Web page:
Tuesday, April 1, 2008
No. 433: Another Green World
Band: Brian Eno
Album: Another Green World
Why Rolling Stone gets it right: Before he was an award-winning producer and after his time in Roxy Music, Brian Eno's solo work stands alone as beautiful and evocative background music. Coupled with a few pop-styled experimental pieces, "Another Green World" plays like a masterpiece.
Why Rolling Stone gets it wrong: This is one of the records that was more influential than popular, so I'd put it a little higher than, say, the Red Hot Chili Peppers' two albums.
Best song: I know "St. Elmo's Fire" is considered his great work, but I adore "I'll Come Running."
Worst song: The album works well on the whole, so I would suggest listening to it as such.
Is it awesome?: Hell and yes.
Is Brian Eno's music indescribable? Is it simply a problem on my part?
Eno's rightly celebrated as someone who was able to synthesize beautiful electronic music at the start of the digital age of music. His work asa producer with the Talking Heads is some of the band's best work and I still contend that Roxy Music wasn't nearly the same without him.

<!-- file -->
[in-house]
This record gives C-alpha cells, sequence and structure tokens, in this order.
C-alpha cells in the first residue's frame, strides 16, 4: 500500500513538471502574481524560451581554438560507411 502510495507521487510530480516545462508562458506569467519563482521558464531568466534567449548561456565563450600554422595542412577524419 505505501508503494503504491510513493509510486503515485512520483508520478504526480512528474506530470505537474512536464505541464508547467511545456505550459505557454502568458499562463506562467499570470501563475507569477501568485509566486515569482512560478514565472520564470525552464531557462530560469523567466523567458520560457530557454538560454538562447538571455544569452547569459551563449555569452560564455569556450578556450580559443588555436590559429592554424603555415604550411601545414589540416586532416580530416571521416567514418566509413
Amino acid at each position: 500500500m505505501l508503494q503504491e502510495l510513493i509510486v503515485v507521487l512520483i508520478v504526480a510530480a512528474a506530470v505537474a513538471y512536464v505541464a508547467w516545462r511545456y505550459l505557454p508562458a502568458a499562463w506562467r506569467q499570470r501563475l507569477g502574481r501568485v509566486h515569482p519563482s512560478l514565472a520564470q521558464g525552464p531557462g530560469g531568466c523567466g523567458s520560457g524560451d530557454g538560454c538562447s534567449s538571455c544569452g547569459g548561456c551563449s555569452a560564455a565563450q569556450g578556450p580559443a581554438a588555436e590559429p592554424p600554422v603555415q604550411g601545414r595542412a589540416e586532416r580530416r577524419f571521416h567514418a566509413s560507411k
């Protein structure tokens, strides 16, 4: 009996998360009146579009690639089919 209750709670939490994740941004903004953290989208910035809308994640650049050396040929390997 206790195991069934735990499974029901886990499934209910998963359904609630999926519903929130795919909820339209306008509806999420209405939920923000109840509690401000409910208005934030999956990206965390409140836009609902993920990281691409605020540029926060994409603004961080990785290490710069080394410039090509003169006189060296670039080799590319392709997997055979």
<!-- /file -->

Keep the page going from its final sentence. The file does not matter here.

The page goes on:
The tracks on "Another Green World" fall between atmospheric soundtrack-score type songs ("In Dark Trees") to more conventional pop song-like tracks ("I'll Come Running"). Indeed, the former is more prevalent on the album and the album's strength is the soundtrack quality of it. The record is more evocative than anything, specifically in Robert Fripp's beautiful guitar pieces.
I recently saw the Moog, the documentary on the invention of the first popular electronic instruments and their inventor, Dr. Robert Moog. In the film, Moog mentions that his instruments were met with huge resistance simply because people believed that electronic instruments took the humanity out of music. Moog argues -- rightfully, I believe -- that the humanity remains in how the instruments are played. Analog synths, specifically, have as much soul in them as an acoustic guitar.
Some bands, of course, embrace the coldness of synthesized sound. Kraftwerk, certainly, made what they considered "computer music." Trans Am, a wonderful post-rock band, has added vocoder to the mix to sound even more computer-like.
Brian Eno's music, however, combines the best of lush acoustic instruments and analog electronics to create a wonderfully emotive group of songs that would preview music to come. The title track's strong melody and short form is gorgeous and forceful. The electronics "Sky Saw" falls around a rhythmic bassline while the melody hits like, well, a saw. The praise heaped on "St. Elmo's Fire" is not undeserved, as the song is warm and pretty, while the album's other great pop song, "I'll Come Running" is sweet and catchy.
"Another Green World" is one of the albums I'm ashamed to admit I did not know before I started this project. Of course, now I'm incredibly thankful the record is part of my collection.